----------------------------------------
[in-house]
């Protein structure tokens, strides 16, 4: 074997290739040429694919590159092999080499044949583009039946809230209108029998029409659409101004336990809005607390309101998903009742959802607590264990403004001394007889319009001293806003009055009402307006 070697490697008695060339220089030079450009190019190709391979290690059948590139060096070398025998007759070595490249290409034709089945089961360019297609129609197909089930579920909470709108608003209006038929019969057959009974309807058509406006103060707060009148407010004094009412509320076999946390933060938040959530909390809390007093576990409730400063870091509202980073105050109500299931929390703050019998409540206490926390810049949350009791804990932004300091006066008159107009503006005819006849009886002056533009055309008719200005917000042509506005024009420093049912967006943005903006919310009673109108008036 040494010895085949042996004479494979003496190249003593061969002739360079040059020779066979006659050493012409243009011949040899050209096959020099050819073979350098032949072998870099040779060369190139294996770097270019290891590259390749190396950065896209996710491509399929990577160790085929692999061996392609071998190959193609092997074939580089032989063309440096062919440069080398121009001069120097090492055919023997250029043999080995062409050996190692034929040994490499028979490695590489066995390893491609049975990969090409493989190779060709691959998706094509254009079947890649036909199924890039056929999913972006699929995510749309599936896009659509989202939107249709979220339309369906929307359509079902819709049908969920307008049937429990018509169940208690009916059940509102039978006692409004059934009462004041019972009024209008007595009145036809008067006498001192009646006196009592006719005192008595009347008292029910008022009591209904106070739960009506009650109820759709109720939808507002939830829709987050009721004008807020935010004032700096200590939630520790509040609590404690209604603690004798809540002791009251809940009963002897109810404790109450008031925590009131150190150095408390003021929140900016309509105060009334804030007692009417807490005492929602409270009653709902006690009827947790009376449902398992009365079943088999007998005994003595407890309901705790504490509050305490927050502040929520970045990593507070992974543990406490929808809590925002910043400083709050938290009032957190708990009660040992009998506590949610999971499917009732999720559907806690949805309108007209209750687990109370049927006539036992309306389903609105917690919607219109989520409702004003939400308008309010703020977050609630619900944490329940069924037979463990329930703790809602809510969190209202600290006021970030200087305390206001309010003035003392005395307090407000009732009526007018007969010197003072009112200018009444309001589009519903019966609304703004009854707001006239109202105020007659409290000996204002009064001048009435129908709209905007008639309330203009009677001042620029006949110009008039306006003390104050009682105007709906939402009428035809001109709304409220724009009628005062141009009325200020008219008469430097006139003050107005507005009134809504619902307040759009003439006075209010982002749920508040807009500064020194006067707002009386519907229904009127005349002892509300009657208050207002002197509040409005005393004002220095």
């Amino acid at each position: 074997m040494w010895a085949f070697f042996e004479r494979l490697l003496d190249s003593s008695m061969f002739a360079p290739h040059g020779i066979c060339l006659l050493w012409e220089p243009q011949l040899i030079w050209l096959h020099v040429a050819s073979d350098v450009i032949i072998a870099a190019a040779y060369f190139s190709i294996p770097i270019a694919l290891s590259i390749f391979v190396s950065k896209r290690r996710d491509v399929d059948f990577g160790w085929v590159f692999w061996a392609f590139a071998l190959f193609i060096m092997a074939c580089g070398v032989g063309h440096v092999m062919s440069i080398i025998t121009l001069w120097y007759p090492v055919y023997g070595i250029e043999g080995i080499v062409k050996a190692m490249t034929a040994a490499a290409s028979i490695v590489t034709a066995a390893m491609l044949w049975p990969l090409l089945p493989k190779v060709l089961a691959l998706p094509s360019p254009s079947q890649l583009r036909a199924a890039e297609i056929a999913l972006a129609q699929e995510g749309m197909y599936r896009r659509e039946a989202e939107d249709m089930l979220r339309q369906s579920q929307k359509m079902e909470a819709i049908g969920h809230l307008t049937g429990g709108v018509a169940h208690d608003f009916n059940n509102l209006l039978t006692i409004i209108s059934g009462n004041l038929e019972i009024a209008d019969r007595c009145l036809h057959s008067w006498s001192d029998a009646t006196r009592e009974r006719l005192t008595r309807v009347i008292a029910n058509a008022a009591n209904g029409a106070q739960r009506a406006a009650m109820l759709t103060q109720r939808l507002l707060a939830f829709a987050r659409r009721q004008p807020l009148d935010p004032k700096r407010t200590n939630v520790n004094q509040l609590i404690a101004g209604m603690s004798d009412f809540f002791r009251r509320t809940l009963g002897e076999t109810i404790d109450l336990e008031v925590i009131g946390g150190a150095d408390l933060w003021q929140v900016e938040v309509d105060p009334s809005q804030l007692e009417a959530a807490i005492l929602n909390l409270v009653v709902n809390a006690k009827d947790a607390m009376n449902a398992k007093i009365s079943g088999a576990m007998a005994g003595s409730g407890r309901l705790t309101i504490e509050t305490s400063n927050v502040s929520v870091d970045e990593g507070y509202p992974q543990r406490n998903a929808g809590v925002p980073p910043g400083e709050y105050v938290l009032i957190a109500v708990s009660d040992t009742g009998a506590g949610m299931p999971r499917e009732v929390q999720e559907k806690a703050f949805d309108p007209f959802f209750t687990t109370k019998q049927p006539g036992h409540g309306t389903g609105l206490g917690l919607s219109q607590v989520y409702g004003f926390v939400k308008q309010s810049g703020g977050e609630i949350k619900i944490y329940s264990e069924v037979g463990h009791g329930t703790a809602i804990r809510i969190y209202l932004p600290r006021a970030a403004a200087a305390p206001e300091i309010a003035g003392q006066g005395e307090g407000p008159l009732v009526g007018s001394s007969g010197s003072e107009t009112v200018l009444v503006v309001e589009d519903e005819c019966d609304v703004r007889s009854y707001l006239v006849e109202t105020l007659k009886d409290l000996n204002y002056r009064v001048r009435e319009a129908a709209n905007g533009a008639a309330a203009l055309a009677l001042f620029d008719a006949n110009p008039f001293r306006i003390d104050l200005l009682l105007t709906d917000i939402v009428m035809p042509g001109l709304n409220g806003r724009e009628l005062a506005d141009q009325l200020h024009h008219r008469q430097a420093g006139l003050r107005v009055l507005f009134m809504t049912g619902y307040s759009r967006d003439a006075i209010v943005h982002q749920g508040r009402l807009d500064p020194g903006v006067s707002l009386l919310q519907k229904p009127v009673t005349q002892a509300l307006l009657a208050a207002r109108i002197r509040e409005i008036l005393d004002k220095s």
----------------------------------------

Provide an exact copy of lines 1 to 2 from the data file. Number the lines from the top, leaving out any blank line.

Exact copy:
[in-house]
């Protein structure tokens, strides 16, 4: 074997290739040429694919590159092999080499044949583009039946809230209108029998029409659409101004336990809005607390309101998903009742959802607590264990403004001394007889319009001293806003009055009402307006 070697490697008695060339220089030079450009190019190709391979290690059948590139060096070398025998007759070595490249290409034709089945089961360019297609129609197909089930579920909470709108608003209006038929019969057959009974309807058509406006103060707060009148407010004094009412509320076999946390933060938040959530909390809390007093576990409730400063870091509202980073105050109500299931929390703050019998409540206490926390810049949350009791804990932004300091006066008159107009503006005819006849009886002056533009055309008719200005917000042509506005024009420093049912967006943005903006919310009673109108008036 040494010895085949042996004479494979003496190249003593061969002739360079040059020779066979006659050493012409243009011949040899050209096959020099050819073979350098032949072998870099040779060369190139294996770097270019290891590259390749190396950065896209996710491509399929990577160790085929692999061996392609071998190959193609092997074939580089032989063309440096062919440069080398121009001069120097090492055919023997250029043999080995062409050996190692034929040994490499028979490695590489066995390893491609049975990969090409493989190779060709691959998706094509254009079947890649036909199924890039056929999913972006699929995510749309599936896009659509989202939107249709979220339309369906929307359509079902819709049908969920307008049937429990018509169940208690009916059940509102039978006692409004059934009462004041019972009024209008007595009145036809008067006498001192009646006196009592006719005192008595009347008292029910008022009591209904106070739960009506009650109820759709109720939808507002939830829709987050009721004008807020935010004032700096200590939630520790509040609590404690209604603690004798809540002791009251809940009963002897109810404790109450008031925590009131150190150095408390003021929140900016309509105060009334804030007692009417807490005492929602409270009653709902006690009827947790009376449902398992009365079943088999007998005994003595407890309901705790504490509050305490927050502040929520970045990593507070992974543990406490929808809590925002910043400083709050938290009032957190708990009660040992009998506590949610999971499917009732999720559907806690949805309108007209209750687990109370049927006539036992309306389903609105917690919607219109989520409702004003939400308008309010703020977050609630619900944490329940069924037979463990329930703790809602809510969190209202600290006021970030200087305390206001309010003035003392005395307090407000009732009526007018007969010197003072009112200018009444309001589009519903019966609304703004009854707001006239109202105020007659409290000996204002009064001048009435129908709209905007008639309330203009009677001042620029006949110009008039306006003390104050009682105007709906939402009428035809001109709304409220724009009628005062141009009325200020008219008469430097006139003050107005507005009134809504619902307040759009003439006075209010982002749920508040807009500064020194006067707002009386519907229904009127005349002892509300009657208050207002002197509040409005005393004002220095």